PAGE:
Overview: As their planet Cybertron begins to collapse, Transformers must partner with Earth-bound humans in order for both of them to survive. Rated PG-13; 149 minutes, 2017; Paramount Pictures.
Bay, The Maximalist: Transformers: The Last Knight marks the newest nosedive into Michael Bay’s maximalist style of filmmaking, piling on visual stimulation through action sequences in exotic locales and sarcastically ridiculous comedic scenes. Never one for subtlety, Bay’s been ramping up the intensity of his Transformers franchise for a decade. Though Transformers: The Last Knight can be an assault on the senses at times, its decibel levels and explosion count aren’t far removed from Bay’s war film 13 Hours and certainly fall short of the worst entry in the Transformers franchise, the excruciatingly boring Transformers: Revenge Of The Fallen. But the time period since that critical failure has seen changes in consumer demand and a cautious upturn in the economy. When Bay began his Hasbro-toy franchise in 2007, we were on the precipice of a recession that would rock the country. The years following 2008’s global financial crisis saw the release of Revenge Of The Fallen and Dark Of The Moon, neither of which were widely acclaimed, but performed far better in their domestic opening day box office figures than The Last Knight. That’s something that could be attributed to recession-affected audiences finding Bay’s big, bawdy action scenes and state-of-the-art special effects more palatable; back then, audiences were willing to shell out their reduced disposable income for a cinematic experience that wasn’t as widely available as it is now.
That over-the-top style of filmmaking has permeated the culture, leading to umpteen superhero films, countless reboots and late sequels to cherished properties, or in this case, a fifth Transformers. But, as Transformers: The Last Knight is set to reveal, what worked for Michael Bay in the past decade is no longer in commercial demand, thanks to an over-saturation in the action movie market and a growing consumer demand for original films with an emphasis on story over effect. Even Power Rangers, the latest toy-to-movie franchise, made some effort to focus on characters and go light on the action sequences, leading to generally positive reviews from critics. Transformers: The Last Knight, in its tired commitment to brand, symbolizes a changing of the guard in franchise films; a fitting end to Bay’s directorial tenure of a series that set the tone for recession-era big-budget action/sci-fi.
Plot?: Now, let me be clear. Transformers: The Last Knight is not good, and it is incredibly confusing. You could ask me to explain what happens in the movie, and I’d go full-on Pepe Silvia on you. T:TLK ultimately lands as a series of vignettes crammed together in a 149 minute runtime, as there’s very little narrative thread holding the whole thing together. The film is bloated with too many introductions and a total lack of character motivation. Between the many Transformers taking up screentime to the boring supporting characters in the England storyline and Transformers Resistance Force (TRF) storyline, there is hardly any time to explain the actual plot. Thankfully, Mark Wahlberg is affable as always—he’s able to go from high intensity car chases to being the butt of a joke as naturally as one possibly could. There are moments that are genuinely funny in this movie, with the film even poking fun at itself in a way. I mean, how often does one get to hear Anthony Hopkins roast Mark Wahlberg for not getting laid, or describe a car as “bitchin”? The voice actors were fairly entertaining as well, with one of the biggest laughs coming from Bumblebee after an interaction with Steve Buscemi’s Daytrader.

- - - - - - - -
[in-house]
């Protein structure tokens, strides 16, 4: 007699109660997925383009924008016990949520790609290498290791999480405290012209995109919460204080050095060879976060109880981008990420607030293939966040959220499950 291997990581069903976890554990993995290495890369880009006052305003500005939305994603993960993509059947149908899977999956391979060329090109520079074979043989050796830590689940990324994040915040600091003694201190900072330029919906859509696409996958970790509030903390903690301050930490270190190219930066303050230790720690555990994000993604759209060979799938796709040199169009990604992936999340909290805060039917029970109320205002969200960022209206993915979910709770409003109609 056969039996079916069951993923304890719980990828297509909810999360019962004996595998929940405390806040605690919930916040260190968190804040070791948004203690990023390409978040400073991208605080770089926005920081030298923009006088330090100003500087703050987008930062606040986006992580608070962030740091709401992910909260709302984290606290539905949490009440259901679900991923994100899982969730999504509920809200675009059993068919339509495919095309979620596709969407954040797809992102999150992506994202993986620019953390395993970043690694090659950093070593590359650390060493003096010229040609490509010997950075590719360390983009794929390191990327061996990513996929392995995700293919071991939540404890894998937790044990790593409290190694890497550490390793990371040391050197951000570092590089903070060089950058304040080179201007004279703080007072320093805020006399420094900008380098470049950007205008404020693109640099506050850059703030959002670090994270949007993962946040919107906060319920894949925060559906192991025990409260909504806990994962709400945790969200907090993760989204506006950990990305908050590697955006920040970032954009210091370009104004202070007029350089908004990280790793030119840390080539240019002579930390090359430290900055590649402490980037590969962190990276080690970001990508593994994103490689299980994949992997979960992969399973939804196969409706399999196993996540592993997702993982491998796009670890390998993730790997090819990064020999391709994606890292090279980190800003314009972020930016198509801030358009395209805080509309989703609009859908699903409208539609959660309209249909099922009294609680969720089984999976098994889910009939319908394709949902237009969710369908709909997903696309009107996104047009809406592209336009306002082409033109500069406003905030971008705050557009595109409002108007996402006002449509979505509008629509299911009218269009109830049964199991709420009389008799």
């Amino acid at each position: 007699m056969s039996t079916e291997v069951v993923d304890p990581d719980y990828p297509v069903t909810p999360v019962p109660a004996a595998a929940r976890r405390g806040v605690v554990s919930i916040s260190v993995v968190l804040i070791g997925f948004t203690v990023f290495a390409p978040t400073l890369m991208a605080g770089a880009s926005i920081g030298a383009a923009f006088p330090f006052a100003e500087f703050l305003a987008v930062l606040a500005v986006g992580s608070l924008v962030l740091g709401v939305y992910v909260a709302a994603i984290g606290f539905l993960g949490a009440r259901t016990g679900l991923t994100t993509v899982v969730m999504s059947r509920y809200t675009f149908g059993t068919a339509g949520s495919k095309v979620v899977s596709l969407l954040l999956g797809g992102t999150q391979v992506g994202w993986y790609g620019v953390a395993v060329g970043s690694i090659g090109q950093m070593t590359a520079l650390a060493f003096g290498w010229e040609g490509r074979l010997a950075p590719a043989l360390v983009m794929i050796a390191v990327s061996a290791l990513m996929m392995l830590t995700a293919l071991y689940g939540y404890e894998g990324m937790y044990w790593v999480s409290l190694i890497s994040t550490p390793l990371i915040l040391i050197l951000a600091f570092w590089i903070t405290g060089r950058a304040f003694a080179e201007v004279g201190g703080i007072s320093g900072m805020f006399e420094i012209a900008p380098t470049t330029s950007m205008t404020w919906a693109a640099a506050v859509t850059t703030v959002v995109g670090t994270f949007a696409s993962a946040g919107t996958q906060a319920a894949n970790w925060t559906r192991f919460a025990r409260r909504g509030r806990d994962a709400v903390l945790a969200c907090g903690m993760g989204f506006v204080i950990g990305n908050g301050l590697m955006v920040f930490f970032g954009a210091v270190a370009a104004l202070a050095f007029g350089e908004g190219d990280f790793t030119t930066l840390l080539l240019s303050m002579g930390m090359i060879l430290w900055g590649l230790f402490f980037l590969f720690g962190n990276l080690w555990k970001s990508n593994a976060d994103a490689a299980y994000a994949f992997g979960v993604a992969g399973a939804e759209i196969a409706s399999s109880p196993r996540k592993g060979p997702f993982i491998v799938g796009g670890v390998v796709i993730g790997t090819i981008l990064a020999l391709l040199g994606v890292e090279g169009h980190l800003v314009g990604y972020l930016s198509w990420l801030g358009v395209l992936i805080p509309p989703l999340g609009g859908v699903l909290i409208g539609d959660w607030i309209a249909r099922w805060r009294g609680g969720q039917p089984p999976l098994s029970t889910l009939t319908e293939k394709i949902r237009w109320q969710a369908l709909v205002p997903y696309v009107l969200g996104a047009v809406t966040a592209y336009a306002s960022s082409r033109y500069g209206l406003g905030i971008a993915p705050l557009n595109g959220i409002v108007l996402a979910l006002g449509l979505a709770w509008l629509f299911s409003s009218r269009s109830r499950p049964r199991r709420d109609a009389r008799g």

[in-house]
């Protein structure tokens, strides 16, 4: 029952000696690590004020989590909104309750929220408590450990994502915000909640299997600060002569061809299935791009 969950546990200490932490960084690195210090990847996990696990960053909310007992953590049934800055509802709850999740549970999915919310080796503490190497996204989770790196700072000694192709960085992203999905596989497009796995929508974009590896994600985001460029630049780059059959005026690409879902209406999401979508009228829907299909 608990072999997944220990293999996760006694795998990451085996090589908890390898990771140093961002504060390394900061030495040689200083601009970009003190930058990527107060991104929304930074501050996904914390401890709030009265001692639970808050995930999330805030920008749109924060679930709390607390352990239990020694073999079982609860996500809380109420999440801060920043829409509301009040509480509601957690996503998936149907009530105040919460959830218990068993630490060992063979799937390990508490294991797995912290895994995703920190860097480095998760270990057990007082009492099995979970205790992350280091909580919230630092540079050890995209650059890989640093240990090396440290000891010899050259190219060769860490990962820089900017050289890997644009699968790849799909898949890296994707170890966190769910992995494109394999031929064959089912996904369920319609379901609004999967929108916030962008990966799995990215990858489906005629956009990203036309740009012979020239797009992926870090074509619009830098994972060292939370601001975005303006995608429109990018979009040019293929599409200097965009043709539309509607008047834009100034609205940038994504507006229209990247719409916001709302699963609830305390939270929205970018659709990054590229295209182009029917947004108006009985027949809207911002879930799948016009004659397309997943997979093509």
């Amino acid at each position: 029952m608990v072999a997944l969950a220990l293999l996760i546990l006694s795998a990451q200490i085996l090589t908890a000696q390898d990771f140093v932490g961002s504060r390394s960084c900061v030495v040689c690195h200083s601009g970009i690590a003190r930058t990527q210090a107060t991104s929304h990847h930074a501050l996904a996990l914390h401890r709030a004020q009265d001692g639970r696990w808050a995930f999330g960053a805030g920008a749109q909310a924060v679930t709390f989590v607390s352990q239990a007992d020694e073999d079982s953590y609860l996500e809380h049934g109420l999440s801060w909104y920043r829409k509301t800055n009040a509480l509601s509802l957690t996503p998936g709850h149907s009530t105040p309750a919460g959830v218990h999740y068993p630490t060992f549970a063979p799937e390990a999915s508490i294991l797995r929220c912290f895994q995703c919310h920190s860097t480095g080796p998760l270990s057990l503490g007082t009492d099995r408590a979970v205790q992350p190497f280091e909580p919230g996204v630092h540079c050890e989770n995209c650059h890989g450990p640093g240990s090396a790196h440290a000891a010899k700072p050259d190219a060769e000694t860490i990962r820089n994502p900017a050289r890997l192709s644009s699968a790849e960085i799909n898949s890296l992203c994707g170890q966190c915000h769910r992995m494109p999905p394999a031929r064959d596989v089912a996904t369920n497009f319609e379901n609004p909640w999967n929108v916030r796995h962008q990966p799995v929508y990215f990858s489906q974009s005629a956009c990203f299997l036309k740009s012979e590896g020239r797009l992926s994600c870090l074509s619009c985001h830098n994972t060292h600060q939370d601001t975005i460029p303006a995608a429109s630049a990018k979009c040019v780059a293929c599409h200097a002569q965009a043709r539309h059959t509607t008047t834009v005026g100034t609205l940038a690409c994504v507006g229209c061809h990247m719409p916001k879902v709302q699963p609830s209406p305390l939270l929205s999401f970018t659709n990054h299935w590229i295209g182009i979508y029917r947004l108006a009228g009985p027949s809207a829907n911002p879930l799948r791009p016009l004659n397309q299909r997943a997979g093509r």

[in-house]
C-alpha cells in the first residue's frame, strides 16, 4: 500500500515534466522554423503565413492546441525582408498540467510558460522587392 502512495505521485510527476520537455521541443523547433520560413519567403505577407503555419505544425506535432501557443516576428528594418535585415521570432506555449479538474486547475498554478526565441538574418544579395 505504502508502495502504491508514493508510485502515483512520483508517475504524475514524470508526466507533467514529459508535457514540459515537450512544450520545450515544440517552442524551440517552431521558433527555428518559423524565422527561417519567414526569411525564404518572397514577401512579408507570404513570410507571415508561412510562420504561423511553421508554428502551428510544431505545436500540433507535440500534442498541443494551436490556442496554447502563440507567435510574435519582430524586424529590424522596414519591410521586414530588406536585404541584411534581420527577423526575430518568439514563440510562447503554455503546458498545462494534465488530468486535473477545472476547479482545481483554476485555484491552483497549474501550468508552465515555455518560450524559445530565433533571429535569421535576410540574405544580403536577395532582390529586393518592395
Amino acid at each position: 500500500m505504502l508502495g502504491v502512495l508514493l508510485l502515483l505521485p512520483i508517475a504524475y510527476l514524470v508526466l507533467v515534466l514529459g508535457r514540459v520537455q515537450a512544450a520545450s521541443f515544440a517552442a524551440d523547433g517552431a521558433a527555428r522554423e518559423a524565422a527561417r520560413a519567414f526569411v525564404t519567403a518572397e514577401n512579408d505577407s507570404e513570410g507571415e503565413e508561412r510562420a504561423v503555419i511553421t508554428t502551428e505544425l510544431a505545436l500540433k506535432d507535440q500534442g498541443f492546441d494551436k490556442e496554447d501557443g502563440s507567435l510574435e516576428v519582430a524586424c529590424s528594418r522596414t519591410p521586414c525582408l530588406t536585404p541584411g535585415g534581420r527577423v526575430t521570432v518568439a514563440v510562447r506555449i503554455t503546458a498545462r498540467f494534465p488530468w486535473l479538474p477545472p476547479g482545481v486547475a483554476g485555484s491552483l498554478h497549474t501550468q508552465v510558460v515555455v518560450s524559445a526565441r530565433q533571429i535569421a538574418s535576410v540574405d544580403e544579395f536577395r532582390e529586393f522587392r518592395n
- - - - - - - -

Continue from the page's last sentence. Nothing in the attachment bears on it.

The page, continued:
There are some interesting ideas that are teased in Transformers: The Last Knight, like learning about Bumblebee being a soldier who loved kicking some Nazi ass, or an allusion to immigration and subsequent xenophobia that’s hinted at by the TRF, who’ve turned against the Transformer race as more and more of them arrive on Earth. But again, these are just teases that aren’t parsed out to anything commendable.
For The Fans: I had the opportunity to attend the Transformers: The Last Knight United States premiere in Chicago, and after seeing the film itself, it’s evident to me that this movie will please those who were pleased by earlier entries. The amount of young children dressed in Transformers costumes at both the premiere and the opening day screening I attended reminded me of my own youthful excitement over films such as Harry Potter. The fight scenes are plentiful, and play to please the little boys and girls who don’t care about plot as much as they do Optimus Prime and Bumblebee battling it out. The emotional beats are as clear as they need to be to appeal to a kid, and as long as the good guys win in the end, all the other stuff (plot, structure, etc) doesn’t really matter to that audience. Despite this being a poor movie, I’m sure it will delight Bay’s young fans who can’t wait to see their favorite heroes tough it out on screen. In that, there lies some redemption for Transformers: The Last Knight. If a movie makes its most eager audience happy, then in a way, it was a success.